“As indicated in General Clay’s directive of December 20, 194542 (a copy of which was transmitted to the Department in Ambassador Murphy’s despatch no. 1698 dated January 19 [18], 194643), the Laenderrat and Regional Government Coordinating Office have become the key link between the top American Military Government authorities in Germany and the German administrations in our zone. This link has now been established as the normal one for matters which affect more than one Land. In practice almost everything is of this nature. Among other things, the above directive pretty effectively liquidated the remaining ties between USFET G–5 (i.e. Office of Military Government for Germany (U.S. Zone)) and the Land MG detachments, though to be sure at a time when the remaining functions of the former were being gradually transferred to OMGUS.

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“A minor but not unimportant problem which has arisen as a result of adding the Laenderrat and the Coordinating Office to the MG picture is the following. German Laenderrat Committee members frequently receive instructions from OMGUS functional officials and return to their Laender, where they tell their MG functional ‘opposite numbers’ that the OMGUS authorities have told them ‘so and so’ before the Land MG detachments receive this same information from Berlin. This is of course a problem of improving coordination on the American side, i.e. particularly that between OMGUS and the three Laender detachments. The Coordinating Office is endeavoring to rectify this situation by insisting that OMGUS officials appearing before the Laenderrat Committees should weigh their words carefully, by suggesting that any new policy or other instructions which they give the Germans here should at the same time or beforehand be communicated to the Land detachments, by outlining Laenderrat developments every week to special liaison officers from the detachments to the Coordinating Office, and by transmitting to the Land detachment functional offices prompt summaries of Committee meetings of the Laenderrat.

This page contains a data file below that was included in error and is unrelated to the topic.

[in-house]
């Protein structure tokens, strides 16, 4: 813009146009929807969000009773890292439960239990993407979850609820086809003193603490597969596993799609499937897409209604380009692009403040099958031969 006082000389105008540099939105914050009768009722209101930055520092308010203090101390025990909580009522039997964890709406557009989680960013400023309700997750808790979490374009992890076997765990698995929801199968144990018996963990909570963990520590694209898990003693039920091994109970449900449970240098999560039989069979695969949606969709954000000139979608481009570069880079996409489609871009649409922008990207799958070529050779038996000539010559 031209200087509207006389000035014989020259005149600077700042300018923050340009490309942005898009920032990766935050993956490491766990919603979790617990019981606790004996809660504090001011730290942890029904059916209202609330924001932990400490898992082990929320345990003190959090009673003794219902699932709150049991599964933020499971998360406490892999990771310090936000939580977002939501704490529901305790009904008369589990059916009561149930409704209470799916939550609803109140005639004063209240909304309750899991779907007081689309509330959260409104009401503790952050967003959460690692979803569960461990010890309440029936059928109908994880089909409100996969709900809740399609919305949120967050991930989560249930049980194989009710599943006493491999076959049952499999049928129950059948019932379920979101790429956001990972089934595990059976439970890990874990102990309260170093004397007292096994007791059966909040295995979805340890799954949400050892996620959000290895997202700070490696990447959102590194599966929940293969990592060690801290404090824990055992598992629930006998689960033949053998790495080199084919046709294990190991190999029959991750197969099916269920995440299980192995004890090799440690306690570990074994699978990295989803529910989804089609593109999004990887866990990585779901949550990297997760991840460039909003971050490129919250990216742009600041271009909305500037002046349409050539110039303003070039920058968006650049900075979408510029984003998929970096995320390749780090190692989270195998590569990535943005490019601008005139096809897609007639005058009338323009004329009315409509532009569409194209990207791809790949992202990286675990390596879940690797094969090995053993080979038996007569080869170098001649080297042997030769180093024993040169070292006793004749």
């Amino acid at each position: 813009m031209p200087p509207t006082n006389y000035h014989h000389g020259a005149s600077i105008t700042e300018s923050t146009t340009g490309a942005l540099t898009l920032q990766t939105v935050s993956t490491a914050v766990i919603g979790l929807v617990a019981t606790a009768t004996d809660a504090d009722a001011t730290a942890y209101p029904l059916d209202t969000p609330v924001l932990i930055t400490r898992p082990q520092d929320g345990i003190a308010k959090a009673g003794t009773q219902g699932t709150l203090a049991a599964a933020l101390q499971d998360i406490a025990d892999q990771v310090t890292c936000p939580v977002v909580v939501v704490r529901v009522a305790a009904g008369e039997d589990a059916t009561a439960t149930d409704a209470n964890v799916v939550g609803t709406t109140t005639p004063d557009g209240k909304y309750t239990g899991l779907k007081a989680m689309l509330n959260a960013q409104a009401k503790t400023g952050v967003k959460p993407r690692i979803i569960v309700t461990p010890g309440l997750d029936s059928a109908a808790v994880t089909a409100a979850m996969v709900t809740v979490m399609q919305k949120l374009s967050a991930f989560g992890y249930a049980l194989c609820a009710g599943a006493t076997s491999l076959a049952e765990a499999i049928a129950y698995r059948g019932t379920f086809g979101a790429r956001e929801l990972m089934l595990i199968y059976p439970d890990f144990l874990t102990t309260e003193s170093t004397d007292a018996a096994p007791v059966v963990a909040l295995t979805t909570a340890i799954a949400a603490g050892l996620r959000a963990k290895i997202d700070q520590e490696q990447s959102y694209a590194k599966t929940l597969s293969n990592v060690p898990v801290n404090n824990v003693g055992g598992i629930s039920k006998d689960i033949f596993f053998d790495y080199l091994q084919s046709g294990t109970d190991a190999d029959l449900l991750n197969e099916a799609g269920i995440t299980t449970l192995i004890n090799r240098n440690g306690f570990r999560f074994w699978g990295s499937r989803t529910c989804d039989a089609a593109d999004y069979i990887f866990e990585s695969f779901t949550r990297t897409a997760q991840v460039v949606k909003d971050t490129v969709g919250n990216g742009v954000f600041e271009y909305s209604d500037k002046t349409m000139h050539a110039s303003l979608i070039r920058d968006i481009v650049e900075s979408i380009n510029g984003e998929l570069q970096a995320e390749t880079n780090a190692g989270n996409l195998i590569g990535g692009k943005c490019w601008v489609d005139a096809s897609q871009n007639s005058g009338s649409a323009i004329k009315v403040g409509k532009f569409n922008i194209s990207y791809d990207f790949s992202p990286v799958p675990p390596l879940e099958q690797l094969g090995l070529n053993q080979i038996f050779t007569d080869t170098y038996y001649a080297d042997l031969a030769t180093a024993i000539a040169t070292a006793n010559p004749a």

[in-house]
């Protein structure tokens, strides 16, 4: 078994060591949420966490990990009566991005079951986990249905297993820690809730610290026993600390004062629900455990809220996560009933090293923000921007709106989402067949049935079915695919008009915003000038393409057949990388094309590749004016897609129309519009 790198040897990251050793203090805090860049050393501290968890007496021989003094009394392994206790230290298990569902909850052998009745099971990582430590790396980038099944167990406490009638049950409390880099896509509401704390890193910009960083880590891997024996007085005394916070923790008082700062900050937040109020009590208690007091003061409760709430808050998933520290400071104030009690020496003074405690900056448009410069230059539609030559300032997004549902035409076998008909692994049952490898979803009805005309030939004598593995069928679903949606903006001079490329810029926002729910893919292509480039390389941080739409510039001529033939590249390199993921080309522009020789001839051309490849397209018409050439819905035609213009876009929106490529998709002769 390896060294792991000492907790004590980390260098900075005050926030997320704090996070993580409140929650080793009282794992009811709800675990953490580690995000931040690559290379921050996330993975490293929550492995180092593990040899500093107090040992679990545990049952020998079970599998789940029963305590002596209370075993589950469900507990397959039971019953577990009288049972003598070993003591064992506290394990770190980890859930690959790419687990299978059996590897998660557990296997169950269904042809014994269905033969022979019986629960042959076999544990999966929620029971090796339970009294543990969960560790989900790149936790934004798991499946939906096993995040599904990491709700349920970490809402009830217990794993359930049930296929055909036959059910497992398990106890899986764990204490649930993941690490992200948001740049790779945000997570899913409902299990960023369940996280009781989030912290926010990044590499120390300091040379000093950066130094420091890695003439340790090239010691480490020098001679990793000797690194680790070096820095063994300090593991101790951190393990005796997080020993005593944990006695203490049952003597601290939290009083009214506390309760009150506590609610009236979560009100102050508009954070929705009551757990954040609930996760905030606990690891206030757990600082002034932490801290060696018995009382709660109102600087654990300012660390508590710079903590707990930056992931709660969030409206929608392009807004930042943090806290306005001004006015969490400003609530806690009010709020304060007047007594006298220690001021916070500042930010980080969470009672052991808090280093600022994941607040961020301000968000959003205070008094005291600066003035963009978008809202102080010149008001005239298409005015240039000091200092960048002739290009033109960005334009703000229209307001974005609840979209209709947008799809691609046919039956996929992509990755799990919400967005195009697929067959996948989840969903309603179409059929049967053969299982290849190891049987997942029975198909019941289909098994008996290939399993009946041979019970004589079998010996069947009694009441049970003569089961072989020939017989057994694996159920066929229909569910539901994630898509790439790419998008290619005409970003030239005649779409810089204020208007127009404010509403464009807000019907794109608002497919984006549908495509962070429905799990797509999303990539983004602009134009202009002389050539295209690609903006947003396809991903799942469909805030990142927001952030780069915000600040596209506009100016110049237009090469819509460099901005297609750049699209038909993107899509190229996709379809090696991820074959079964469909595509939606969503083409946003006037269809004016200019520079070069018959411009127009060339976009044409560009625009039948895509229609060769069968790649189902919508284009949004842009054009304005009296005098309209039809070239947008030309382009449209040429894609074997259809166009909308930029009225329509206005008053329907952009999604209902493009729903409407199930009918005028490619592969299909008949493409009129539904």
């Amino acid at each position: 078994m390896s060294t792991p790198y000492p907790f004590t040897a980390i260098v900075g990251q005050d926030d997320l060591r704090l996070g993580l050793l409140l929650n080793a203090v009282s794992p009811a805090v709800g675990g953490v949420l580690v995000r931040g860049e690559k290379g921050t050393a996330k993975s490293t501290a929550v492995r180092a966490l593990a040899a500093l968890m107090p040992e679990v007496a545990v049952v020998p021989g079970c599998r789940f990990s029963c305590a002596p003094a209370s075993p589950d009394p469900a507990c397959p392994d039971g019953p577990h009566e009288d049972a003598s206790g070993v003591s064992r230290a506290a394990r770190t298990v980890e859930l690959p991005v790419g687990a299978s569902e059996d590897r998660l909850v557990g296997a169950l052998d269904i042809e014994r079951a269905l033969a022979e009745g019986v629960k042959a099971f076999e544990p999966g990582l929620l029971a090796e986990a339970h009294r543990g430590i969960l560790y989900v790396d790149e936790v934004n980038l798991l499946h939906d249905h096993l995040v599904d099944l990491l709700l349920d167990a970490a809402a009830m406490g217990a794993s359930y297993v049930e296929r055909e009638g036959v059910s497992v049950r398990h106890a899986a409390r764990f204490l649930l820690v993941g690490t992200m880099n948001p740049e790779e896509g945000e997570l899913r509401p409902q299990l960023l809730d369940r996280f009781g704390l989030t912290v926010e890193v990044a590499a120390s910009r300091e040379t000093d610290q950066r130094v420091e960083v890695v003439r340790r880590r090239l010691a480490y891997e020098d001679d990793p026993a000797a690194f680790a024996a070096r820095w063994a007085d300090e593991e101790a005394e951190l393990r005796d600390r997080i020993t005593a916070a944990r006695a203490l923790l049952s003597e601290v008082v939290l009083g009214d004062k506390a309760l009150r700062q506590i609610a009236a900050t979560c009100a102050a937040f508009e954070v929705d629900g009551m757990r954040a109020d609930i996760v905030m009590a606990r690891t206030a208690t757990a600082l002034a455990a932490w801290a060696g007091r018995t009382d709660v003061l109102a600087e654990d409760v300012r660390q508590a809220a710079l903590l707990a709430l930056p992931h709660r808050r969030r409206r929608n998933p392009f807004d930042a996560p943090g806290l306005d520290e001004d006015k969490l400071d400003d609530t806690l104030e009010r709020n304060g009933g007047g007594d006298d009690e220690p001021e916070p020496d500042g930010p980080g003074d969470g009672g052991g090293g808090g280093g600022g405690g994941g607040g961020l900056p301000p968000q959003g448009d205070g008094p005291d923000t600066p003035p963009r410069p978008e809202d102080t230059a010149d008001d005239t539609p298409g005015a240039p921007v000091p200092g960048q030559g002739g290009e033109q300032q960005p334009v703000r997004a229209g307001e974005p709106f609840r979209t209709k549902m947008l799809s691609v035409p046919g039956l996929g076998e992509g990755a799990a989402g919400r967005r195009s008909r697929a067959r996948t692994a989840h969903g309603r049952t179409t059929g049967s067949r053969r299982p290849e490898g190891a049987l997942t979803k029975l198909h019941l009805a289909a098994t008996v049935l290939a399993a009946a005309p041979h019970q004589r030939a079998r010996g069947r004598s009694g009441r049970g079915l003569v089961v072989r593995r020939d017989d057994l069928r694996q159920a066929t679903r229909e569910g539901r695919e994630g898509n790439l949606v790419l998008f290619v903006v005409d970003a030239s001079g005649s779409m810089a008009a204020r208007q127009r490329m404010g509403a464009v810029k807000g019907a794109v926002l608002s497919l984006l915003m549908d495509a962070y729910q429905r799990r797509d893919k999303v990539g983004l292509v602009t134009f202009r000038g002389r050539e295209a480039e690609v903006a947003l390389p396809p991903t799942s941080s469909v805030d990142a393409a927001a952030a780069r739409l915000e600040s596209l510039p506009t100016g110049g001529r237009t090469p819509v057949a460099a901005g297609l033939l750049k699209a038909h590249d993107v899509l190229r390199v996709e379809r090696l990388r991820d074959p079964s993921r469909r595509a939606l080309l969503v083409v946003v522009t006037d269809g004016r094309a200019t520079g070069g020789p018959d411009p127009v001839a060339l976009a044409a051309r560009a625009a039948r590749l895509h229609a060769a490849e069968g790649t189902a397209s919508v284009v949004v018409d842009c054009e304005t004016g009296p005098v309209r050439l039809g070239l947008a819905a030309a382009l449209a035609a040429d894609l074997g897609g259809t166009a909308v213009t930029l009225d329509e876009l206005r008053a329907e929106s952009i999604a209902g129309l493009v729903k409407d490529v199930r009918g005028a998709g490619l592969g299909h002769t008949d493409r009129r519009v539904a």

“On the whole, I believe, the Laenderrat and Coordinating Office have developed well with a view to meeting the requirements of the present situation. The basic elements of a zonal administration have been established, without however, impairing the administrative independence of the Laender or implying the formal setting up of a zonal administration. This is particularly true in the field of Food and Agriculture, in which there is a permanent and relatively large working staff under the Laenderrat, and in which we have probably gone furthest in turning over operating responsibility to the Germans. Thus nothing has been done which would compromise the development of central Reich Ministries or accentuate the present zonal boundaries. In fact, the Laenderrat and Coordinating Office are spending more and more time in seeking to encourage inter-zonal trade. For example, a first meeting (see Ambassador Murphy’s despatch no. 2024 of February 19, 194644) has just been held of top German officials from the American and British zones, which may become the basis for the development of German machinery to facilitate trade between the two zones—in the absence of central machinery at Berlin. This first meeting is being followed up by one at which the top German administrative officials will meet with their functional advisers in the fields of Economics, Food and Agriculture. It seems likely that similar meetings may soon be held with German officials from the other zones.

“The future of the Laenderrat and the Coordinating Office, if and when central Reich Ministries are set up in accordance with the Potsdam Agreement,45 cannot be predicted with certainty. It would appear, however, that the present organization in Stuttgart may continue at that time to play an important role in the overall picture.”

Respectfully yours,

Donald R. Heath
  1. Not printed.
  2. Enclosure not printed.
  3. Enclosure not printed.
  4. Printed in James K. Pollock and James H. Meisel (eds.), Germany Under Occupation (Ann Arbor, Michigan, George Wahr Publishing Co., 1947), p. 128.
  5. Foreign Relations, 1945, vol. iii, p. 1029. This despatch reported on the meeting of the Laenderrat which took place December 4, 1945.
  6. Not printed.
  7. See paragraph 9 (IV) of Section II of The Potsdam Protocol, Foreign Relations, The Conference of Berlin (The Potsdam Conference), 1945, vol. ii, pp. 1478, 1483.